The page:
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Right to Repair


Kyle Wiens is the CEO of iFixit, the free repair manual. The right to repair physical items and the right to use and alter software as you see fit are closely related, especially since so many everyday items now integrate software, often in ways that detract from rather than enhancing your experience in using the product.

Along these lines, Kyle and iFixit have fought for the right to unlock cell phones, repair tractors, and alter other items, in both courtrooms and workshops. Kyle’s talk explains why the right to repair is so crucial, the legislative efforts to defend and expand this right, and the latest news from the right to repair movement, including the battle against the DMCA, which bans breaking encryption on hardware that you rightfully own.


3 years, 2 months ago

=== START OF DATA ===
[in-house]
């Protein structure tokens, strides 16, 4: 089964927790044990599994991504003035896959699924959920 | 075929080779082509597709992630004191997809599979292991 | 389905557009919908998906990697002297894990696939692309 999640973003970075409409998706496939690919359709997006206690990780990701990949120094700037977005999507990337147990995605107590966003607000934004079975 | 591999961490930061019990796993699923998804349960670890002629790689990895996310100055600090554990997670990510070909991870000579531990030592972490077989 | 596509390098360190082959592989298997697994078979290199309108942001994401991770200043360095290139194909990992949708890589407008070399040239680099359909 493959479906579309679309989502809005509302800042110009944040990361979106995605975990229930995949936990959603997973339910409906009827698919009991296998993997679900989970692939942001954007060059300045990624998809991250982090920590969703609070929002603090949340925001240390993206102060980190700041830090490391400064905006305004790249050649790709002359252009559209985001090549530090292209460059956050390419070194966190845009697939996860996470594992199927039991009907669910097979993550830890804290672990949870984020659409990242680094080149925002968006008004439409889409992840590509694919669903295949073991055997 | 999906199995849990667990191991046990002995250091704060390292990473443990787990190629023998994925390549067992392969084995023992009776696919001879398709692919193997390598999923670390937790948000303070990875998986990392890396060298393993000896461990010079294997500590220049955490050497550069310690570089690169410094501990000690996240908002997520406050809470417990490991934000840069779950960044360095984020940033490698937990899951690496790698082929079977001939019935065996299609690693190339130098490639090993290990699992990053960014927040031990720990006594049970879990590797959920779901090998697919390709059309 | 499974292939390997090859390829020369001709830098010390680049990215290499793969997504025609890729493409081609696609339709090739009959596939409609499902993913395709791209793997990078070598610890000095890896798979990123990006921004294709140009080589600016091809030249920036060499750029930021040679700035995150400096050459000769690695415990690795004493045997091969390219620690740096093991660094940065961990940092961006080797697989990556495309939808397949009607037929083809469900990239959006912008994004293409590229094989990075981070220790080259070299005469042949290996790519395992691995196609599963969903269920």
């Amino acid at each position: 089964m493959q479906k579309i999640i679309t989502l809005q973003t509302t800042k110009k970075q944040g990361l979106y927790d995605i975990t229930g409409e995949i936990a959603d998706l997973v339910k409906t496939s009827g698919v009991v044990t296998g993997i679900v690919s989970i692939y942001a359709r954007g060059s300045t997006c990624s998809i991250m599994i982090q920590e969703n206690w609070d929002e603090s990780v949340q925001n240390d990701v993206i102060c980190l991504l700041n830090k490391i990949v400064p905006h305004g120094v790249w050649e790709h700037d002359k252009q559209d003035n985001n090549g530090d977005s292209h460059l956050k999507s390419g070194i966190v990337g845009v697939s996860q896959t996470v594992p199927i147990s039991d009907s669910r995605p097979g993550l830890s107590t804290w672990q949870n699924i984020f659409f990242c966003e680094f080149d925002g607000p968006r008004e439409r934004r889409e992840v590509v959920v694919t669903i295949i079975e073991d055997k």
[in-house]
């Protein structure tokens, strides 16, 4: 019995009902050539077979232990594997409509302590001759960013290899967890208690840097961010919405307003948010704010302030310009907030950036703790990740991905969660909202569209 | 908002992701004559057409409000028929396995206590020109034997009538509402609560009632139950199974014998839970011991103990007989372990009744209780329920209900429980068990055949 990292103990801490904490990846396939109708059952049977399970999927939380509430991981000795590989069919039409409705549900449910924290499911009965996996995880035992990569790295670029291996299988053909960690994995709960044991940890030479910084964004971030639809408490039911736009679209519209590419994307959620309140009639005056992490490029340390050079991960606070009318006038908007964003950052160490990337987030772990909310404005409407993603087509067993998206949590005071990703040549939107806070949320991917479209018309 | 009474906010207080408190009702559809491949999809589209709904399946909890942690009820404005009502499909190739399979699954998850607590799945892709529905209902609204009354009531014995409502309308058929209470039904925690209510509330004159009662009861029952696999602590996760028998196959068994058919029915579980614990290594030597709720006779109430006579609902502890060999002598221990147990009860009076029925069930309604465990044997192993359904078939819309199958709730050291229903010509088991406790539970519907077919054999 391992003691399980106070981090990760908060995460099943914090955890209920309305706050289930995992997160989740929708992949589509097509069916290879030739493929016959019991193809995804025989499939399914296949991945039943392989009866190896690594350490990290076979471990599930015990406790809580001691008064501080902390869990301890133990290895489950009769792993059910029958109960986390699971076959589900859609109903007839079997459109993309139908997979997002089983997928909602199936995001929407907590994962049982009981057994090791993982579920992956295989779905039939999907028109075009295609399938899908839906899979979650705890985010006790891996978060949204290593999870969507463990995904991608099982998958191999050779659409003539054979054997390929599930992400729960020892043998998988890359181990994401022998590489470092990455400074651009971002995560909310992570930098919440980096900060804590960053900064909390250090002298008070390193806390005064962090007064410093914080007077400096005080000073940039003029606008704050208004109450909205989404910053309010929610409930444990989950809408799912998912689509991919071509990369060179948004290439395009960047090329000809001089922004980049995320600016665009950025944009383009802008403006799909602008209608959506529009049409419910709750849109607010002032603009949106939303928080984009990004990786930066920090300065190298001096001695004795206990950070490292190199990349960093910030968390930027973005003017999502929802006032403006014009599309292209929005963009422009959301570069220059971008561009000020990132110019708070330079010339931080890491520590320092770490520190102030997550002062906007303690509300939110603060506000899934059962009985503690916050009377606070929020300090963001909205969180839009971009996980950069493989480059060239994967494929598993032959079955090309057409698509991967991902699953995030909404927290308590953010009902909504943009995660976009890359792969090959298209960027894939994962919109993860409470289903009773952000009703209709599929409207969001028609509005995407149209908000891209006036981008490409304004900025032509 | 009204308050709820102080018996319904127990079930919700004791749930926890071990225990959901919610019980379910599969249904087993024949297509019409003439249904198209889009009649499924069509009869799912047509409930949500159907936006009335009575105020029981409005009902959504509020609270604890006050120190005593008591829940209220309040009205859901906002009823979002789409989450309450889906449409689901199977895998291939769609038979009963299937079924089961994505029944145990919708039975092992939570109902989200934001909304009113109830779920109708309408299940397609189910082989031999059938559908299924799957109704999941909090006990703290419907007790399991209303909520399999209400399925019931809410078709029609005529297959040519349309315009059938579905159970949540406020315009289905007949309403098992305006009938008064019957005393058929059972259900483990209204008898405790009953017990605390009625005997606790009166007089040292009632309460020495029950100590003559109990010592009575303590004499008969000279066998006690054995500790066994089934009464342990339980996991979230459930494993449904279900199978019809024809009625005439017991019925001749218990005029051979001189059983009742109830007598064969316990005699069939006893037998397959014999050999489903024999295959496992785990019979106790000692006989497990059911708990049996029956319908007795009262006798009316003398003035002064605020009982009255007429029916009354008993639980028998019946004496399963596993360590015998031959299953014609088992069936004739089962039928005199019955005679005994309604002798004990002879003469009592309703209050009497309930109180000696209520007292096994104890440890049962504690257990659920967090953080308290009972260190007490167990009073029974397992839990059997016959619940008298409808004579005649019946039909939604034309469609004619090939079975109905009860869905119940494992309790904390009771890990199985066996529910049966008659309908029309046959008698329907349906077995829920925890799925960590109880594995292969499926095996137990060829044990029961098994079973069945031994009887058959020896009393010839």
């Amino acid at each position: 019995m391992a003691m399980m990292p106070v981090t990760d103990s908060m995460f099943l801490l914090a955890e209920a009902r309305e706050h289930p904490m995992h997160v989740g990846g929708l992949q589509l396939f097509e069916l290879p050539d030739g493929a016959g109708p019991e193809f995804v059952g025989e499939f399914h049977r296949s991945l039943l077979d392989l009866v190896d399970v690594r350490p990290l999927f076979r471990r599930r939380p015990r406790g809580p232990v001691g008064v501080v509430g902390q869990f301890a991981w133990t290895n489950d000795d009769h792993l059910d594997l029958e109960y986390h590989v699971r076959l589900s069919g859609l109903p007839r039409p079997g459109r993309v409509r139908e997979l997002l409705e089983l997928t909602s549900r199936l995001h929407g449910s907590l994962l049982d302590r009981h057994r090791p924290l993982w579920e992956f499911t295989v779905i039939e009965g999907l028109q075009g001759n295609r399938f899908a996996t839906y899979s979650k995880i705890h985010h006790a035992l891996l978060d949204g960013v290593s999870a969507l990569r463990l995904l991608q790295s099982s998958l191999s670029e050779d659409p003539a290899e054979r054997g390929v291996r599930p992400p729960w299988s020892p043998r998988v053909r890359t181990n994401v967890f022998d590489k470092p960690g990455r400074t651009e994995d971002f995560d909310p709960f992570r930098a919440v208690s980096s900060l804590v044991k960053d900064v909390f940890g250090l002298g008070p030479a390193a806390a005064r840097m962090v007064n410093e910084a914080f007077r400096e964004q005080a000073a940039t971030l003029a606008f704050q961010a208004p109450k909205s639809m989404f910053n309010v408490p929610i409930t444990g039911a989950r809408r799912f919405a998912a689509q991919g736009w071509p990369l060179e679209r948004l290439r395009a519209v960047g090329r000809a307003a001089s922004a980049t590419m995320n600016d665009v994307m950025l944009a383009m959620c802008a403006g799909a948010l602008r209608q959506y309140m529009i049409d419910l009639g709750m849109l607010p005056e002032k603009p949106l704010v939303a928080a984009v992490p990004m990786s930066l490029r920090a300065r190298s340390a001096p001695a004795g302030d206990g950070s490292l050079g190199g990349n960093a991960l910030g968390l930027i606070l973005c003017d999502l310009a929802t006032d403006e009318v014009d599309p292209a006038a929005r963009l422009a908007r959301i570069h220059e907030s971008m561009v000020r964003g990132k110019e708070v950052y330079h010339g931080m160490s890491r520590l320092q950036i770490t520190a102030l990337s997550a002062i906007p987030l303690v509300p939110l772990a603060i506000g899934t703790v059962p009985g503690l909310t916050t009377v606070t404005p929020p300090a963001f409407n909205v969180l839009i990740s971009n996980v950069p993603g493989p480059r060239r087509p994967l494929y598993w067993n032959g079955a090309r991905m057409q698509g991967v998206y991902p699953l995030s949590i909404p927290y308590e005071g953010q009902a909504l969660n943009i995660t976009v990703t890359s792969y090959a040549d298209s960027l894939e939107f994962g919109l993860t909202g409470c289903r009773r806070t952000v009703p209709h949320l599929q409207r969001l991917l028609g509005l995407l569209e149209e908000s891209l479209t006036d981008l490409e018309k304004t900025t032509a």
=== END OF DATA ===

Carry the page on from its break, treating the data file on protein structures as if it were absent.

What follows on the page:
Tagged with

Empowering Users · LibrePlanet conference · LibrePlanet 2021 video · LibrePlanet 2021 · LibrePlanet · lp2021 · video · FSF


CC BY-SA 4.0


This talk was presented at LibrePlanet.


LibrePlanet is the Free Software Foundation's annual conference. The FSF campaigns for free/libre software, meaning it respects users' freedom and community. We believe that users are entitled to this; all software should be free.


We do not advocate "open source".

That term was coined to reject our views. It refers to similar practices, but usually presented solely as advantageous, without talking of right and wrong.


Richard Stallman launched the free software movement in 1983 by announcing development of the free operating system, GNU. By 1992, GNU was nearly operational; one major essential component was lacking, the kernel.


In 1992, Torvalds freed the kernel Linux, which filled the last gap in GNU. Since then, the combined GNU/Linux system has run in millions of computers. Nowadays you can buy a new computer with a totally free GNU/Linux system preinstalled.


The views of the speaker may not represent the Free Software Foundation. The Foundation supports the free software cause and freedom to share, and basic freedoms in the digital domain, but has no position on other political issues.